Does the English Department offer a Minor in English?

The English minor will be available beginning in autumn 2014.

Where can I find English course descriptions?

Please see the English Course Offerings page for detailed descriptions of current and upcoming classes as well as historical course descriptions back to 1997.

The UW Course Catalog also lists courses along with brief, general descriptions.

Where can I get information about writing courses or writing programs?

For detailed information about Writing Classes and Writing Programs at the UW and in the community, click here.

The Department of English offers a Bachelor of Arts (BA) degree in English with an emphasis in creative writing (electives in the English major are distributed among creative writing classes), which selects applicants on a competitive-admission basis. The Department of English also offers a Master of Fine Arts (MFA) in creative writing. Other academic departments that offer writing courses include the Department Human Centered Design and Engineering (technical writing), the Department of Communication (journalism), and the School of Drama (play writing). The University of Washington Professional and Continuing Education offers writing courses and writing certificate programs both on campus and through Distance Learning. Writing courses are also taught through the UW Women's Center, the UW Experimental College, and through various community organizations.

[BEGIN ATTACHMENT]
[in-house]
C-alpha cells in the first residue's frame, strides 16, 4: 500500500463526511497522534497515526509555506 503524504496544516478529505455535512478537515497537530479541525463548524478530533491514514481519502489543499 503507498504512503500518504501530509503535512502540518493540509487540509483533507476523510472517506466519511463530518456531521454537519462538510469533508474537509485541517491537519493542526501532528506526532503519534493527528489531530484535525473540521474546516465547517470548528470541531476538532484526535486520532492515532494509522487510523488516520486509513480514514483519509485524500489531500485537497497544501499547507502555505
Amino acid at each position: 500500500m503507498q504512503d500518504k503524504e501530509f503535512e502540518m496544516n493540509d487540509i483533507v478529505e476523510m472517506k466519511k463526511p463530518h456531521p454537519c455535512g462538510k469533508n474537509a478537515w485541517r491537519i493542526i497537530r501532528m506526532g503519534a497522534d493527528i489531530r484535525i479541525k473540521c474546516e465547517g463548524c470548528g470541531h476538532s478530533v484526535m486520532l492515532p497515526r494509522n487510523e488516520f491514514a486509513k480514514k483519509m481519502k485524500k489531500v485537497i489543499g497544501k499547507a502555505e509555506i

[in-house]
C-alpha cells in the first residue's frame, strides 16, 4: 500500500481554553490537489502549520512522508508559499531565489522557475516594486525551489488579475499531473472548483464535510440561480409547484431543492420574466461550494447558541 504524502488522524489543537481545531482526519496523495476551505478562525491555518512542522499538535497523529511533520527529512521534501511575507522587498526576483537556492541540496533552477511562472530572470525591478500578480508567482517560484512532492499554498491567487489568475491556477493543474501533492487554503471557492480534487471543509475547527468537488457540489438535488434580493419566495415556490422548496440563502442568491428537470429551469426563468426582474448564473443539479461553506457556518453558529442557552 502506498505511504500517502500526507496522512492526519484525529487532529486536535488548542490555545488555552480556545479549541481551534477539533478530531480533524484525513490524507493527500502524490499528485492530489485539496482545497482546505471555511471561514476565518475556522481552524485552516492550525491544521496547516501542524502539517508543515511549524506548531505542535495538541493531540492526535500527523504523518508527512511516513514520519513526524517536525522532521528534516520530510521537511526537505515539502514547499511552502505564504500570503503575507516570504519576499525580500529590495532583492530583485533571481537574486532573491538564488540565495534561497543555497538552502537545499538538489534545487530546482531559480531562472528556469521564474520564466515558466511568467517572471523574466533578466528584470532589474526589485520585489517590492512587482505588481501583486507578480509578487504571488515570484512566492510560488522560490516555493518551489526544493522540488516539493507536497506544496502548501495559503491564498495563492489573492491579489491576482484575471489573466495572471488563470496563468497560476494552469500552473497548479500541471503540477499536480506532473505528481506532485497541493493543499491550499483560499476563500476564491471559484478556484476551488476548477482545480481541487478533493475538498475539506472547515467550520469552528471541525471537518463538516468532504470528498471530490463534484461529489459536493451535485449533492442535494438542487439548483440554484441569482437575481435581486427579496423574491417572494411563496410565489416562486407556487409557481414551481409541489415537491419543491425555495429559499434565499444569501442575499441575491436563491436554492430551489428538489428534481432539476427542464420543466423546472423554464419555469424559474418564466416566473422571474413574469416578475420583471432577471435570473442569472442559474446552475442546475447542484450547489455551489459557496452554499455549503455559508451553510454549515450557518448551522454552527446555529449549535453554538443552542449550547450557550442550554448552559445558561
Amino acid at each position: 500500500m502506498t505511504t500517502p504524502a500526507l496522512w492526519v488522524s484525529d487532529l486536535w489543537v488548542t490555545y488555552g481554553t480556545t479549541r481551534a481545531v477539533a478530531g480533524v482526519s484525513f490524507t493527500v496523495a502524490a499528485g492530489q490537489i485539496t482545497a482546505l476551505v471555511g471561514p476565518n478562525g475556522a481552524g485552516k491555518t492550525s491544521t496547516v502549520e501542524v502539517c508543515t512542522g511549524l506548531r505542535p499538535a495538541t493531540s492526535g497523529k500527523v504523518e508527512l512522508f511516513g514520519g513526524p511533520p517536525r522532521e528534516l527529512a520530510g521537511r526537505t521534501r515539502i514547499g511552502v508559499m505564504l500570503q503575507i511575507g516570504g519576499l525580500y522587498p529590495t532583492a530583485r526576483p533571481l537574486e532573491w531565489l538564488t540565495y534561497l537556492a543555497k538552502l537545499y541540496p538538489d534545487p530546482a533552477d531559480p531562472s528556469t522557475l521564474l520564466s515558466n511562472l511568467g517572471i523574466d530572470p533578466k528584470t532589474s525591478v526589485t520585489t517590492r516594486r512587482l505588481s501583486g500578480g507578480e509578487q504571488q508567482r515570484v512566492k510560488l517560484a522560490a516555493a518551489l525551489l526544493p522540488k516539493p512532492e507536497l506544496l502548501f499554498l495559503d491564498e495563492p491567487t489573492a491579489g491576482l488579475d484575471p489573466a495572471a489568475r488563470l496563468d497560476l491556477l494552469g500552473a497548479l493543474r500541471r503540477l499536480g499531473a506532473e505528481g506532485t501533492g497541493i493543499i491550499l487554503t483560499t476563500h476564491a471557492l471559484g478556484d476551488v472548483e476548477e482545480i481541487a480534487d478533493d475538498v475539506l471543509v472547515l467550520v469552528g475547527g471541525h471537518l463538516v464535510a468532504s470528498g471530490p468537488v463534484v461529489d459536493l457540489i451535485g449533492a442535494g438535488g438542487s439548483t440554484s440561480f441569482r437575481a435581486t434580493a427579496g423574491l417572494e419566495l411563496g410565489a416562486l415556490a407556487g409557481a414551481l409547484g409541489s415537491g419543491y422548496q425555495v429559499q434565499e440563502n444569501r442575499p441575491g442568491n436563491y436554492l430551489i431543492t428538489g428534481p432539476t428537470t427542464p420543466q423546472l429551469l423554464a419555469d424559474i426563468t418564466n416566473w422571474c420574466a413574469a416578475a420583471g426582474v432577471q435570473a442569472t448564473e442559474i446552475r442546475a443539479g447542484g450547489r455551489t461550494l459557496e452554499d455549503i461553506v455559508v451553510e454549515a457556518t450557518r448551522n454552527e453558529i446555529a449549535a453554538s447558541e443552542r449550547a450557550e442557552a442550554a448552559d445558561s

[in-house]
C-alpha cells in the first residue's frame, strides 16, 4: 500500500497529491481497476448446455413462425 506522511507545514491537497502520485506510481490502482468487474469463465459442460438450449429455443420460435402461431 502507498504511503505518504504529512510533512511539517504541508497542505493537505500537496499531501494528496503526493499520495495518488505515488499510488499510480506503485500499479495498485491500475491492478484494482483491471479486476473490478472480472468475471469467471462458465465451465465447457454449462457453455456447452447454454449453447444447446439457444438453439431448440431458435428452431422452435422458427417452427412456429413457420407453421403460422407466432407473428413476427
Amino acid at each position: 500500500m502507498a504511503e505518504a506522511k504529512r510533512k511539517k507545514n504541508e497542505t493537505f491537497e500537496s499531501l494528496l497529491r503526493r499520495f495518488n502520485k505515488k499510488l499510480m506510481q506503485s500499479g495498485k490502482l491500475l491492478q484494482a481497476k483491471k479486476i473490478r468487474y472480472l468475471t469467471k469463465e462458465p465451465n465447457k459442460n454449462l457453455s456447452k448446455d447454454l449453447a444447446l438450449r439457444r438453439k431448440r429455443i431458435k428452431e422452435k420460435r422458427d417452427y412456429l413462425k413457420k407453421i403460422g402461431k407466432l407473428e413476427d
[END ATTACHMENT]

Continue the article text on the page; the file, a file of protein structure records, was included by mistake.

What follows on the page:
I'm not a UW student. Can I still take UW English classes?

If you're not a UW student, there are a number of ways that you can take classes at the UW as a non matriculated student:

Courses in literature and writing are offered through UW Online Learning.

Credit and non-credit Courses are offered through UW Professional and Continuing Education Classes.

During the academic year, courses offered as part of regular UW matriculated English programs are available to non matriculated students on a stand-by registration basis with instructor permission. There is no pre-registration for non matriculated students during the regular academic year (autumn through spring quarters), and stand-by registration is offered on a space-available basis. It can be difficult to access some English courses as a non matriculated student, especially composition courses, creative writing courses, and literature courses that are popular or are required by the matriculated program. Autumn quarter is an especially difficult time for non matriculated students seeking access to English courses. Students who wish to take courses need to register through the UW Professional and Continuing Education office.